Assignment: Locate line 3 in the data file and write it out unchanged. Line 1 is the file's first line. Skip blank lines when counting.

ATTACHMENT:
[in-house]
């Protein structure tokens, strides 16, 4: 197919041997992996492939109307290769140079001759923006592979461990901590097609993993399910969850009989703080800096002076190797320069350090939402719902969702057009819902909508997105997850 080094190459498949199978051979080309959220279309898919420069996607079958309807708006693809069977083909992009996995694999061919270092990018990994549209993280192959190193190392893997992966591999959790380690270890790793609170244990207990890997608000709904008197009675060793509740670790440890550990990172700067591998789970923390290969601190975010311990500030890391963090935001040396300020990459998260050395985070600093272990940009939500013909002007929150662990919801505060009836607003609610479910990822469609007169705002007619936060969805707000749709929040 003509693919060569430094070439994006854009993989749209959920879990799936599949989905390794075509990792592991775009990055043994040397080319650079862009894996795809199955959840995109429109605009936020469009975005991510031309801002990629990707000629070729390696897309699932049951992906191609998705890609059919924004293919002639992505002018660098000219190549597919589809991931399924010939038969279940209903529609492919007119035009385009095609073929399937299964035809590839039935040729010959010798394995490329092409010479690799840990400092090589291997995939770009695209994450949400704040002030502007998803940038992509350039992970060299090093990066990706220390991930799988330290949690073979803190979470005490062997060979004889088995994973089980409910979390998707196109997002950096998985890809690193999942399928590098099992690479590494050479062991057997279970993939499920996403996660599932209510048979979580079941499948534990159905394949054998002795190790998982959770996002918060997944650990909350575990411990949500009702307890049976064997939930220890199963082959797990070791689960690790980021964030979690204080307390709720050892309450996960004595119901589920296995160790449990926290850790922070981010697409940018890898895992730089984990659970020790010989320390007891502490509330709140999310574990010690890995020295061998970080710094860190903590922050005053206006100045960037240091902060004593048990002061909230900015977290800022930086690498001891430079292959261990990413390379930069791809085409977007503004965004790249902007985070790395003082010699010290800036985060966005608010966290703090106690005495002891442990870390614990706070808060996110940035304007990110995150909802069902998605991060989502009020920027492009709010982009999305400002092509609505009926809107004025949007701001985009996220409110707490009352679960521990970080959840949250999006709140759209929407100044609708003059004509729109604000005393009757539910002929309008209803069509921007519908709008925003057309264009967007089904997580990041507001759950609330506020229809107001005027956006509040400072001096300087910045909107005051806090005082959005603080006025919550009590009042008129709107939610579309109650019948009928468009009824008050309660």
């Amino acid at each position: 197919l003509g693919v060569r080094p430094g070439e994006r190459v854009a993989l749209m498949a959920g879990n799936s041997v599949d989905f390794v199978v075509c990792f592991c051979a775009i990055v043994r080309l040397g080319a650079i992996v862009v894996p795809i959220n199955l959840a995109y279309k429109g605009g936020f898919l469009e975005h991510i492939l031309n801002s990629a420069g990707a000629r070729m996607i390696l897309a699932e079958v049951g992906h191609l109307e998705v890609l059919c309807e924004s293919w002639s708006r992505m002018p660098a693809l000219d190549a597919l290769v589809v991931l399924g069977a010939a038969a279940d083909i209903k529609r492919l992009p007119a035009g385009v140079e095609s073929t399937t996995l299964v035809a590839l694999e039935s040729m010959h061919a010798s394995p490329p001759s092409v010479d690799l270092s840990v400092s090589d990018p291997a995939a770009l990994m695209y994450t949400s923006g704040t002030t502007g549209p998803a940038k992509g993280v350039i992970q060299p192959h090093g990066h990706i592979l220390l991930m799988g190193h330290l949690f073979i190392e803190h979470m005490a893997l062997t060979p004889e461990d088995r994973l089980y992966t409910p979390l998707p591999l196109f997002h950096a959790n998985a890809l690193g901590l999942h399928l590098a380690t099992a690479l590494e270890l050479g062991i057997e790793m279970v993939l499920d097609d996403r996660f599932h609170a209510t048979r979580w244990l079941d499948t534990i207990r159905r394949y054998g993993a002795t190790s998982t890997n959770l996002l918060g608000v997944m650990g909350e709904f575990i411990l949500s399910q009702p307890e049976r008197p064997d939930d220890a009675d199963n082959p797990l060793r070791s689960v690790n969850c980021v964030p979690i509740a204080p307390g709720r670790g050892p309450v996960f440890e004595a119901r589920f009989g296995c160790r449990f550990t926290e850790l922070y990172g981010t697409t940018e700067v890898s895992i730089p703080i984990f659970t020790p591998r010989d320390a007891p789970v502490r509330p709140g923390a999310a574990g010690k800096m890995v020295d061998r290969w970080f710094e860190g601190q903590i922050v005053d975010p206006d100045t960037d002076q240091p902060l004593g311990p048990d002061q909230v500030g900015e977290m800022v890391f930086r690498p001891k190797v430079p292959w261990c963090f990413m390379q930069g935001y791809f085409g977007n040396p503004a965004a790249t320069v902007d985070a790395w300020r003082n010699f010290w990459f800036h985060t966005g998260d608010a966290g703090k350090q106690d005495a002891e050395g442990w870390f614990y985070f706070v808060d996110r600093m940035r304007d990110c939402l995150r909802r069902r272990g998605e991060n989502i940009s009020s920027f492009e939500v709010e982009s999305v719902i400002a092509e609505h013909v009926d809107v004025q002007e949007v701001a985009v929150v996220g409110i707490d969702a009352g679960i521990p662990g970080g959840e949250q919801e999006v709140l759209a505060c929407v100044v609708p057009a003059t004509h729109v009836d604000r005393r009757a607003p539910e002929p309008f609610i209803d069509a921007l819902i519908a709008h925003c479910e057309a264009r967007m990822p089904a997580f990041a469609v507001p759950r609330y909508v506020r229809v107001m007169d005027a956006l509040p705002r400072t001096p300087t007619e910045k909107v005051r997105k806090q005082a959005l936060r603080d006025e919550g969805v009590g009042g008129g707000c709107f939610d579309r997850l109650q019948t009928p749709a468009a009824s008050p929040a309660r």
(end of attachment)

């Amino acid at each position: 197919l003509g693919v060569r080094p430094g070439e994006r190459v854009a993989l749209m498949a959920g879990n799936s041997v599949d989905f390794v199978v075509c990792f592991c051979a775009i990055v043994r080309l040397g080319a650079i992996v862009v894996p795809i959220n199955l959840a995109y279309k429109g605009g936020f898919l469009e975005h991510i492939l031309n801002s990629a420069g990707a000629r070729m996607i390696l897309a699932e079958v049951g992906h191609l109307e998705v890609l059919c309807e924004s293919w002639s708006r992505m002018p660098a693809l000219d190549a597919l290769v589809v991931l399924g069977a010939a038969a279940d083909i209903k529609r492919l992009p007119a035009g385009v140079e095609s073929t399937t996995l299964v035809a590839l694999e039935s040729m010959h061919a010798s394995p490329p001759s092409v010479d690799l270092s840990v400092s090589d990018p291997a995939a770009l990994m695209y994450t949400s923006g704040t002030t502007g549209p998803a940038k992509g993280v350039i992970q060299p192959h090093g990066h990706i592979l220390l991930m799988g190193h330290l949690f073979i190392e803190h979470m005490a893997l062997t060979p004889e461990d088995r994973l089980y992966t409910p979390l998707p591999l196109f997002h950096a959790n998985a890809l690193g901590l999942h399928l590098a380690t099992a690479l590494e270890l050479g062991i057997e790793m279970v993939l499920d097609d996403r996660f599932h609170a209510t048979r979580w244990l079941d499948t534990i207990r159905r394949y054998g993993a002795t190790s998982t890997n959770l996002l918060g608000v997944m650990g909350e709904f575990i411990l949500s399910q009702p307890e049976r008197p064997d939930d220890a009675d199963n082959p797990l060793r070791s689960v690790n969850c980021v964030p979690i509740a204080p307390g709720r670790g050892p309450v996960f440890e004595a119901r589920f009989g296995c160790r449990f550990t926290e850790l922070y990172g981010t697409t940018e700067v890898s895992i730089p703080i984990f659970t020790p591998r010989d320390a007891p789970v502490r509330p709140g923390a999310a574990g010690k800096m890995v020295d061998r290969w970080f710094e860190g601190q903590i922050v005053d975010p206006d100045t960037d002076q240091p902060l004593g311990p048990d002061q909230v500030g900015e977290m800022v890391f930086r690498p001891k190797v430079p292959w261990c963090f990413m390379q930069g935001y791809f085409g977007n040396p503004a965004a790249t320069v902007d985070a790395w300020r003082n010699f010290w990459f800036h985060t966005g998260d608010a966290g703090k350090q106690d005495a002891e050395g442990w870390f614990y985070f706070v808060d996110r600093m940035r304007d990110c939402l995150r909802r069902r272990g998605e991060n989502i940009s009020s920027f492009e939500v709010e982009s999305v719902i400002a092509e609505h013909v009926d809107v004025q002007e949007v701001a985009v929150v996220g409110i707490d969702a009352g679960i521990p662990g970080g959840e949250q919801e999006v709140l759209a505060c929407v100044v609708p057009a003059t004509h729109v009836d604000r005393r009757a607003p539910e002929p309008f609610i209803d069509a921007l819902i519908a709008h925003c479910e057309a264009r967007m990822p089904a997580f990041a469609v507001p759950r609330y909508v506020r229809v107001m007169d005027a956006l509040p705002r400072t001096p300087t007619e910045k909107v005051r997105k806090q005082a959005l936060r603080d006025e919550g969805v009590g009042g008129g707000c709107f939610d579309r997850l109650q019948t009928p749709a468009a009824s008050p929040a309660r």